Mary Bowser was one of the most remarkable un-sung heroes of the Civil War. Bowser, a former slave, infiltrated the household staff of Confederate President Jefferson Davis in Richmond, Virginia to gather intelligence for the Union during the Civil War.
As author Lois Leveen points out in her informative New York Times online commentary "A Black Spy in the Confederate White House," there is little direct historical evidence about Mary Bowser's life and work and much of what has been published about her over the years has been heavily embellished. It is not even known if the woman in the photograph on the left, which is often claimed to be a portrait of Mary Bowser, is really her.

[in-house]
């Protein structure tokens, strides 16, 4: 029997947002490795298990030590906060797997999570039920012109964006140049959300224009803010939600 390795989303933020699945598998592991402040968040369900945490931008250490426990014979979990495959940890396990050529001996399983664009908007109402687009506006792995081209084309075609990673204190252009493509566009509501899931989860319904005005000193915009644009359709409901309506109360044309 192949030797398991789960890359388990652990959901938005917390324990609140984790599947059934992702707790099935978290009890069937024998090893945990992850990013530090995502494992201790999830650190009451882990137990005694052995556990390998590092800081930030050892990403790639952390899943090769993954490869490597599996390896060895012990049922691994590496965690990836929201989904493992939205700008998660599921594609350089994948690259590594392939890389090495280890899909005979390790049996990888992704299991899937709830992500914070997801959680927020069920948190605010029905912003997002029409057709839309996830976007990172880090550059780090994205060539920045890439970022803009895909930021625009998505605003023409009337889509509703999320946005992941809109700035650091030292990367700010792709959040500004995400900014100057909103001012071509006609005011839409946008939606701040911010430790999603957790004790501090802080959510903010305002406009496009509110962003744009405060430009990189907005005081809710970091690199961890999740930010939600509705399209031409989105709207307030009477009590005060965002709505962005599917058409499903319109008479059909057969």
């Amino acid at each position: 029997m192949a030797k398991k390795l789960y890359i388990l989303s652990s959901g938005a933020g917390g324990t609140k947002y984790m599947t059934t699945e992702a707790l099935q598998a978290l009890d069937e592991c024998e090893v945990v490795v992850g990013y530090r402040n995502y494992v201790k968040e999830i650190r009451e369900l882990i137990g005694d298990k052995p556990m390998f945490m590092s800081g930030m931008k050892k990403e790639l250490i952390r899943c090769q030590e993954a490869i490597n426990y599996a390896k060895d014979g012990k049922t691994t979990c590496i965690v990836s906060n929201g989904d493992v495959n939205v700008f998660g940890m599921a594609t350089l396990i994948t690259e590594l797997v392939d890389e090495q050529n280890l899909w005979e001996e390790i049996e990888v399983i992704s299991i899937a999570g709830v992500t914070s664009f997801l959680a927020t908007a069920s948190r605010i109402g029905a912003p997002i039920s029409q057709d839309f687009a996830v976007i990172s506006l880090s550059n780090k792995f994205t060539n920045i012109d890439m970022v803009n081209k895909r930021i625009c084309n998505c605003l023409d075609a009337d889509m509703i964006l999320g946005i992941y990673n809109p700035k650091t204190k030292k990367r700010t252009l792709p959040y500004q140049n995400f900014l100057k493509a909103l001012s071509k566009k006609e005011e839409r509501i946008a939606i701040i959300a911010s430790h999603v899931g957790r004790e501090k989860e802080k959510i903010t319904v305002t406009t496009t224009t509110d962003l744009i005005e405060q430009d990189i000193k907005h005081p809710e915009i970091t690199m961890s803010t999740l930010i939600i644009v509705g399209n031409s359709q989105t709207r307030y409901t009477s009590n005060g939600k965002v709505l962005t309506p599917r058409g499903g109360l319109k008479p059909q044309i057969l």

However, what is clear is that Mary Bowser played an extremely valuable role in helping the Union Army obtain intelligence about the Confederacy. She was one of many African Americans contributing what the Union military referred to as "Black Dispatches," intelligence on Confederate forces supplied to the Union by African American operatives, both slave and free.
Leveen has written a fictional work based on Bowser's life titled The Secrets of Mary Bowser, which is available at your Milwaukee Public Library.